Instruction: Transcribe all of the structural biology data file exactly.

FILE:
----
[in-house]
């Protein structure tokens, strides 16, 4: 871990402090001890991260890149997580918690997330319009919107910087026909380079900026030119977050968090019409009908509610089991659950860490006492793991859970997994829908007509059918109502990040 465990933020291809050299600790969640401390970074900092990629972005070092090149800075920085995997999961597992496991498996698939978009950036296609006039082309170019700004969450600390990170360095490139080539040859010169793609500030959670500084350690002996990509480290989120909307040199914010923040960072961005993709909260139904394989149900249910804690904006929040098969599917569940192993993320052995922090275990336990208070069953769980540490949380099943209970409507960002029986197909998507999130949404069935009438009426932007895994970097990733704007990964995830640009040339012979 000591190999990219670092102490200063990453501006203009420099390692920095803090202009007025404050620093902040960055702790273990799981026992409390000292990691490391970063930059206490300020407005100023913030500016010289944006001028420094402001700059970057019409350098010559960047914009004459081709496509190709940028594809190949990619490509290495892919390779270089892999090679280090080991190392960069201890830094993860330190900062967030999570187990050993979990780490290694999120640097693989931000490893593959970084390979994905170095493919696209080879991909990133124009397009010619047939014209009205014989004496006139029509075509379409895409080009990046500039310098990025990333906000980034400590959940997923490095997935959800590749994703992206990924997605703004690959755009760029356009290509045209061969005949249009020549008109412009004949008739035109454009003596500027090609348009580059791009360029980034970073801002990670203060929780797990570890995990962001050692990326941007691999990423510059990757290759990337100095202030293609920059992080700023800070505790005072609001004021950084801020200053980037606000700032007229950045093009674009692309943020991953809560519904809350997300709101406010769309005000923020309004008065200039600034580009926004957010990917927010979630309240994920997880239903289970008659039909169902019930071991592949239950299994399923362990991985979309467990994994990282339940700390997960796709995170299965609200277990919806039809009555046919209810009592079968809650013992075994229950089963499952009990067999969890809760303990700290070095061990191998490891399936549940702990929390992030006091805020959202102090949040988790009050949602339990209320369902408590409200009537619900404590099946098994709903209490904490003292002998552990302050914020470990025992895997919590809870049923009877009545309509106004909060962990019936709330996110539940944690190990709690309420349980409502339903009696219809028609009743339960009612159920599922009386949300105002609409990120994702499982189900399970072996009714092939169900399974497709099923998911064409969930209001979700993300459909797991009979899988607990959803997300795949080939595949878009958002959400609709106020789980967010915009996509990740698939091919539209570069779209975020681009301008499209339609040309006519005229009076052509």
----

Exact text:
[in-house]
């Protein structure tokens, strides 16, 4: 871990402090001890991260890149997580918690997330319009919107910087026909380079900026030119977050968090019409009908509610089991659950860490006492793991859970997994829908007509059918109502990040 465990933020291809050299600790969640401390970074900092990629972005070092090149800075920085995997999961597992496991498996698939978009950036296609006039082309170019700004969450600390990170360095490139080539040859010169793609500030959670500084350690002996990509480290989120909307040199914010923040960072961005993709909260139904394989149900249910804690904006929040098969599917569940192993993320052995922090275990336990208070069953769980540490949380099943209970409507960002029986197909998507999130949404069935009438009426932007895994970097990733704007990964995830640009040339012979 000591190999990219670092102490200063990453501006203009420099390692920095803090202009007025404050620093902040960055702790273990799981026992409390000292990691490391970063930059206490300020407005100023913030500016010289944006001028420094402001700059970057019409350098010559960047914009004459081709496509190709940028594809190949990619490509290495892919390779270089892999090679280090080991190392960069201890830094993860330190900062967030999570187990050993979990780490290694999120640097693989931000490893593959970084390979994905170095493919696209080879991909990133124009397009010619047939014209009205014989004496006139029509075509379409895409080009990046500039310098990025990333906000980034400590959940997923490095997935959800590749994703992206990924997605703004690959755009760029356009290509045209061969005949249009020549008109412009004949008739035109454009003596500027090609348009580059791009360029980034970073801002990670203060929780797990570890995990962001050692990326941007691999990423510059990757290759990337100095202030293609920059992080700023800070505790005072609001004021950084801020200053980037606000700032007229950045093009674009692309943020991953809560519904809350997300709101406010769309005000923020309004008065200039600034580009926004957010990917927010979630309240994920997880239903289970008659039909169902019930071991592949239950299994399923362990991985979309467990994994990282339940700390997960796709995170299965609200277990919806039809009555046919209810009592079968809650013992075994229950089963499952009990067999969890809760303990700290070095061990191998490891399936549940702990929390992030006091805020959202102090949040988790009050949602339990209320369902408590409200009537619900404590099946098994709903209490904490003292002998552990302050914020470990025992895997919590809870049923009877009545309509106004909060962990019936709330996110539940944690190990709690309420349980409502339903009696219809028609009743339960009612159920599922009386949300105002609409990120994702499982189900399970072996009714092939169900399974497709099923998911064409969930209001979700993300459909797991009979899988607990959803997300795949080939595949878009958002959400609709106020789980967010915009996509990740698939091919539209570069779209975020681009301008499209339609040309006519005229009076052509």